A BBB Christmas in June
Cliff Annicelli -- Home Textiles Today, June 23, 2003
Union, NJ — Bed Bath & Beyond's acquisition late last week of Christmas Tree Shops has piqued the curiosity of the industry and investment community, prompting rampant speculation.
"Why?" was probably the most often posed question following the announcement late Thursday. But the questions didn't stop there.
Where does it fit into Bed Bath's long-term growth plans?
Will it roll out as a free-standing chain, as it has until now, or work its way into the merchandise bays at Bed Bath's stores, à la Harmon stores, last year's HBA acquisition? Or will it be some combination?
For their part, Bed Bath & Beyond executives did little to demystify their vision. Company president and ceo Steven Temares said, in a prepared statement: "Christmas Tree Shops' product mix is compelling and extremely well-priced, with a significant portion of their merchandise represented by self-developed or opportunistic buys."
No further comment was forthcoming.
But the speculation, particularly from analysts, was fascinating in its own right.
Based in Yarmouth, MA, at the shoulder of Cape Cod, Christmas Tree Shops is a 23-store, six-state seasonal specialty retailer that produced $370 million in sales last year. The current store prototype is about 50,000 square feet. The chain sells broad assortments of home décor, giftware, housewares, and paper goods, as well as seasonal.
Lehman Bros. analyst Alan Rifkin reported that the merchant has 860,000 square feet of retail space, an estimate that would produce about $430 per square foot in sales, against BBB's approximate $230 a foot productivity.
"We believe there is a greater likelihood that with the Harmon store acquisition, that BBBY rolls out the Christmas Tree Shops chain after a test period," he wrote.
But Rifkin also worried aloud that the chain would help obscure the real results at the Bed Bath core operation.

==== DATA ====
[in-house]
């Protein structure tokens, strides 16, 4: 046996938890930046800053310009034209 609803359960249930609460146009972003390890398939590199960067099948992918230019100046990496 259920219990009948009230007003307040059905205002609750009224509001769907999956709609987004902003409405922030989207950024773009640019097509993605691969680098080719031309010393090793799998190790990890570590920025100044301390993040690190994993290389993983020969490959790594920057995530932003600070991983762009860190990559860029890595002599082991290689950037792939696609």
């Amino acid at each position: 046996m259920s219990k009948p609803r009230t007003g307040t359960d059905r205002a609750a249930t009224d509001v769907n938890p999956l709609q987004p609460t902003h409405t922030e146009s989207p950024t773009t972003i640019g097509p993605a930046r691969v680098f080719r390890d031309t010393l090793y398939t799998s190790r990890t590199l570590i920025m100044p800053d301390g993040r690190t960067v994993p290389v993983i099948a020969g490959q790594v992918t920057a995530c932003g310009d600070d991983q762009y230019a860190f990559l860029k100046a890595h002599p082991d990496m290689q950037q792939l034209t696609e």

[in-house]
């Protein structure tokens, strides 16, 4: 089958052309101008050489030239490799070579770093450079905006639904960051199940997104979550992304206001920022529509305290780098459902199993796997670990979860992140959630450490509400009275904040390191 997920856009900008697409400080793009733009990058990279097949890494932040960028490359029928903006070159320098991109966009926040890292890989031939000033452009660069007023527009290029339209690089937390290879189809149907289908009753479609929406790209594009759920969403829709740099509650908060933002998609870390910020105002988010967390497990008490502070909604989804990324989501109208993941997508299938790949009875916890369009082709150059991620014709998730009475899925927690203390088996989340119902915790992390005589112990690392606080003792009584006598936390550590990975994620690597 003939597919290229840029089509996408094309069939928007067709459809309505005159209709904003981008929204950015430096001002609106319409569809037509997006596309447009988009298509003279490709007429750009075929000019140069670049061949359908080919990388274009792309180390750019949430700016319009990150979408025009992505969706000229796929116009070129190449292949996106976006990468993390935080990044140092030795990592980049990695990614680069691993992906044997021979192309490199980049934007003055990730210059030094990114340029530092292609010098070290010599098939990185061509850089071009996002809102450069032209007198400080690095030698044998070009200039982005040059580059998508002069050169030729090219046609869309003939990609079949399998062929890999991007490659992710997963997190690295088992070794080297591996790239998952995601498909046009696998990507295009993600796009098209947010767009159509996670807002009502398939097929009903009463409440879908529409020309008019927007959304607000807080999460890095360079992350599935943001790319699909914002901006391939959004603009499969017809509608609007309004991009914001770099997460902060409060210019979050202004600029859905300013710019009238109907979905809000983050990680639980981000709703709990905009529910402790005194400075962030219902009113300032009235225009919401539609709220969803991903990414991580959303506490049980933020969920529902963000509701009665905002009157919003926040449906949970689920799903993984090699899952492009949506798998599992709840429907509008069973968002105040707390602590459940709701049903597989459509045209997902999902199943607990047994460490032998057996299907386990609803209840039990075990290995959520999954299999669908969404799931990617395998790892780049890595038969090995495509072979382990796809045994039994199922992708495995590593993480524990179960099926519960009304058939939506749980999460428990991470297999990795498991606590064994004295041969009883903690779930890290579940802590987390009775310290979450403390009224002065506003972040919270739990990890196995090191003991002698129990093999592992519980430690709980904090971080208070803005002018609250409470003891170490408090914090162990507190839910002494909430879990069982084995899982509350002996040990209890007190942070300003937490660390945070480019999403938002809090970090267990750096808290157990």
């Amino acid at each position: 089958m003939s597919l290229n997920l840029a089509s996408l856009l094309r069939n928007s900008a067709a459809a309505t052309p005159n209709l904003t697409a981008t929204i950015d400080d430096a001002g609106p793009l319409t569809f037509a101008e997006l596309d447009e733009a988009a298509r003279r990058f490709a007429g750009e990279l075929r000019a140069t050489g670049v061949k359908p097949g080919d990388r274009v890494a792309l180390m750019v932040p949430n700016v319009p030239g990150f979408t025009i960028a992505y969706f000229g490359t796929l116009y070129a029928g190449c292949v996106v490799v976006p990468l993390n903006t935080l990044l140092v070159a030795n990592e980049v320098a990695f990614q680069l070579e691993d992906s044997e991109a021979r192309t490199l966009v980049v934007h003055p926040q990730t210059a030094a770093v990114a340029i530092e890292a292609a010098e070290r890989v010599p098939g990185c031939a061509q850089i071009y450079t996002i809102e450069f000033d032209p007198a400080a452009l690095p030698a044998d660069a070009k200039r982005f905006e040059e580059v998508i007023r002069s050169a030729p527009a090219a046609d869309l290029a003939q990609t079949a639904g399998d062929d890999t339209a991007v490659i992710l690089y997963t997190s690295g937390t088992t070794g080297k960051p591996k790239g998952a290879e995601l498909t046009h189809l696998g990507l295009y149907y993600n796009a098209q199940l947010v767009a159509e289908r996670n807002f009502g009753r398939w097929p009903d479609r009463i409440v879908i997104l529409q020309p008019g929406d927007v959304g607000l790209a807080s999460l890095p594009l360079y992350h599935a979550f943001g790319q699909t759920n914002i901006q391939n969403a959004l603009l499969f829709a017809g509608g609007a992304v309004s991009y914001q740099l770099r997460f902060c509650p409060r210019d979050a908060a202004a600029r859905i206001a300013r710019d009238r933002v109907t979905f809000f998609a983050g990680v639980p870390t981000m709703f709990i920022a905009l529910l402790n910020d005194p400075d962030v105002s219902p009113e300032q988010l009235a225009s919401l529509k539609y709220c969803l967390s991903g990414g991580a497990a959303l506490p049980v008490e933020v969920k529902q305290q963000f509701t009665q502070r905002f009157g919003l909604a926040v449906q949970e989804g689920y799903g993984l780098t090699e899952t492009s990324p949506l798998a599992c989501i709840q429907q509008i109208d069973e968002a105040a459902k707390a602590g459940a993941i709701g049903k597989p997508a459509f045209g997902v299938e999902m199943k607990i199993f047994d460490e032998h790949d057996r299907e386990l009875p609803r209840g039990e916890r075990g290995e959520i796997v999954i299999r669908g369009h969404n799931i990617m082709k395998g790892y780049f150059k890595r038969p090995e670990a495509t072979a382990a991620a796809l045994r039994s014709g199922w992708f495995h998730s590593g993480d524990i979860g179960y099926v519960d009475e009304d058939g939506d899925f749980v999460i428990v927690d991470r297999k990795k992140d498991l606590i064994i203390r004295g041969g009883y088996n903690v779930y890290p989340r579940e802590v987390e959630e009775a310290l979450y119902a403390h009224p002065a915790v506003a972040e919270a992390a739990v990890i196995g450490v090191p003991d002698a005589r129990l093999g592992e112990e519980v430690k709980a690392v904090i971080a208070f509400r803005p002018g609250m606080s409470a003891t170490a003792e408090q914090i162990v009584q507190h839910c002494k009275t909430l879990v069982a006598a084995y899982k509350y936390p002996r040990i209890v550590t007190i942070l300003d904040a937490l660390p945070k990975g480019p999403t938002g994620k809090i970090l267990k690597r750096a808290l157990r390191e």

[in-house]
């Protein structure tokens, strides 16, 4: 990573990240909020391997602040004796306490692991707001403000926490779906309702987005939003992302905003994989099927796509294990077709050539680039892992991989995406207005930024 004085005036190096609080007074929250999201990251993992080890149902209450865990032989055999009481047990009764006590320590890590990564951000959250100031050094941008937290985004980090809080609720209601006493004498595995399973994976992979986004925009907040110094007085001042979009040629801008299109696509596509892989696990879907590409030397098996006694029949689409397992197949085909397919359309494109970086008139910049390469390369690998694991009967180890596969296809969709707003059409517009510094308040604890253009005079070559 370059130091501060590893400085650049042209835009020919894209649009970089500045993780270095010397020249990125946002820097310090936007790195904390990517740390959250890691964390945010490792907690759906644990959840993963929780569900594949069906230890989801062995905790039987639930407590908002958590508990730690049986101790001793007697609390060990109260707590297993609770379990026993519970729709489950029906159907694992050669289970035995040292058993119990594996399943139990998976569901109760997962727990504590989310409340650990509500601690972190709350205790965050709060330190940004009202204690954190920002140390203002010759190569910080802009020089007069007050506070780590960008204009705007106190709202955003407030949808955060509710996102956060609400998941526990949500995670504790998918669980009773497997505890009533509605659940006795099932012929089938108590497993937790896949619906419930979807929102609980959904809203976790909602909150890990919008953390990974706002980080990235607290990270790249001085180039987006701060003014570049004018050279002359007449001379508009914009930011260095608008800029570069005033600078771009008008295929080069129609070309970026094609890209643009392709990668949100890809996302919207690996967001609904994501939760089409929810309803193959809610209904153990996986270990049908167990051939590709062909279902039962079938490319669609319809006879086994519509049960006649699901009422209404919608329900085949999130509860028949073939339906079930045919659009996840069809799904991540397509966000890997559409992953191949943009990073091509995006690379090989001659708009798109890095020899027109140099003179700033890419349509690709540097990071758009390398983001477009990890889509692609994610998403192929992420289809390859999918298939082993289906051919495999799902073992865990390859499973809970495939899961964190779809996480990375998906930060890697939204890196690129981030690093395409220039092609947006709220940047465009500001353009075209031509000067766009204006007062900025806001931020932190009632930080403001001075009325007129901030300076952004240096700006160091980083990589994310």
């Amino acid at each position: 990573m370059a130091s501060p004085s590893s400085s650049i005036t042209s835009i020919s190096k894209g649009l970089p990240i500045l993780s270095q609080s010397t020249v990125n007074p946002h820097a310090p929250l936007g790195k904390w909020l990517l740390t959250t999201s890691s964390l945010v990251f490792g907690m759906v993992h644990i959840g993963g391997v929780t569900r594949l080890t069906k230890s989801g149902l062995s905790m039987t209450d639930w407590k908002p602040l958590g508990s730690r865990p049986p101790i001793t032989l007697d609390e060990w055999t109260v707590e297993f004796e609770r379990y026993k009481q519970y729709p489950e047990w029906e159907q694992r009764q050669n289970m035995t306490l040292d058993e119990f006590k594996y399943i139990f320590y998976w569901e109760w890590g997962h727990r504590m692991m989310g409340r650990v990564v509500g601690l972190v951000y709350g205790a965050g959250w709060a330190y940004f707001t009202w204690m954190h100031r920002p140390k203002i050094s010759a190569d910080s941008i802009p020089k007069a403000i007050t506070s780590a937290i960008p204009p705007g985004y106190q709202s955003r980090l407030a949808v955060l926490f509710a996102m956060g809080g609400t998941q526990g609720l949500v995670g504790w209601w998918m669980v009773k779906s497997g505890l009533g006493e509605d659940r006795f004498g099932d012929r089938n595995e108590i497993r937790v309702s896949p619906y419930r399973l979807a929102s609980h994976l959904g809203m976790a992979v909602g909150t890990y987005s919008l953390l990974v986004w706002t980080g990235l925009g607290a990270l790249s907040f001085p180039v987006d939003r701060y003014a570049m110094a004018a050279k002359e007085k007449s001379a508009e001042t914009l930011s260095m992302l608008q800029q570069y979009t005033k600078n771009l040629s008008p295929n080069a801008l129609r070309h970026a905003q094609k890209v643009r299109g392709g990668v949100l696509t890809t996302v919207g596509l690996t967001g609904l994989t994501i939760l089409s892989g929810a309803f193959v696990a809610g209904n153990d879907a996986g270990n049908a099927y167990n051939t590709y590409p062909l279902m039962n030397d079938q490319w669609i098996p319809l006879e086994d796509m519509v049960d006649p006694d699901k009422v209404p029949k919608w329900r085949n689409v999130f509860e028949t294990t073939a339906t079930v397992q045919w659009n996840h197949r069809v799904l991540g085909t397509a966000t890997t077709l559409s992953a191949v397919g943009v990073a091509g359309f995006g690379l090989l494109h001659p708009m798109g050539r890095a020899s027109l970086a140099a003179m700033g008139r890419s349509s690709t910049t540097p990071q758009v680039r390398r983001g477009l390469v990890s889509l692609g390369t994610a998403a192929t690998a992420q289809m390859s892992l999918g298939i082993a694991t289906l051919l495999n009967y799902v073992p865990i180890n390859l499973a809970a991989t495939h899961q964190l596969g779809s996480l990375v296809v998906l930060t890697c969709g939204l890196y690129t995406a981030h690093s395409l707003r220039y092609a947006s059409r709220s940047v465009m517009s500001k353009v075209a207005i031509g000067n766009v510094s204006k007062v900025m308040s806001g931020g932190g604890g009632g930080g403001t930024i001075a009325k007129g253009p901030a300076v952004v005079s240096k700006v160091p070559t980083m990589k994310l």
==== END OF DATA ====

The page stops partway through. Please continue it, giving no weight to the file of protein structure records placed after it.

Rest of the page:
"Assessing the health of revenues and profitability at both chains will become more difficult in our opinion," he wrote, adding, "The acquisition comes at a time in our opinion when it is more important than ever to monitor the growth at the core BBBY chain, particularly new stores. We no longer have this level of detail."
However, that may play into Bed Bath's competitive posture.
"Harmon was more of a merchandising initiative, so they could test consumables in their stores," but this acquisition is "more of a growth leg," offered Joan Storms, an analyst for Wedbush Morgan Securities, Los Angeles.
"You can't walk out of there without buying more than one thing," she said, noting that the stores are highly productive.
Aram Rubinson at Banc of America Securities warned investors to hang on.
"Investors in BBBY may well need to get used to these types of transactions as we suspect more are on the horizon," he wrote in a morning-after brief. "Investors will also need to make a decision as to whether or not they are willing to accompany BBBY on a new journey."
He acknowledged that while other retailers have diversified into disaster, Bed Bath is "building its businesses from a position of strength, not weakness."
"But by ponying up $200 million, it is clear that Tree is far more than a merchandise initiative or a sourcing consultant," he added in the note.
Still, investors were taking their time digesting the news on Friday. In mid-afternoon trading, BBB's stock had fallen nearly 4 percent.
"Some will look favorably upon the acquisition as a solution to moderated top line growth," Rubinson wrote. "Others will view it as an accident waiting to happen."
Also reported by Andrea Lillo.
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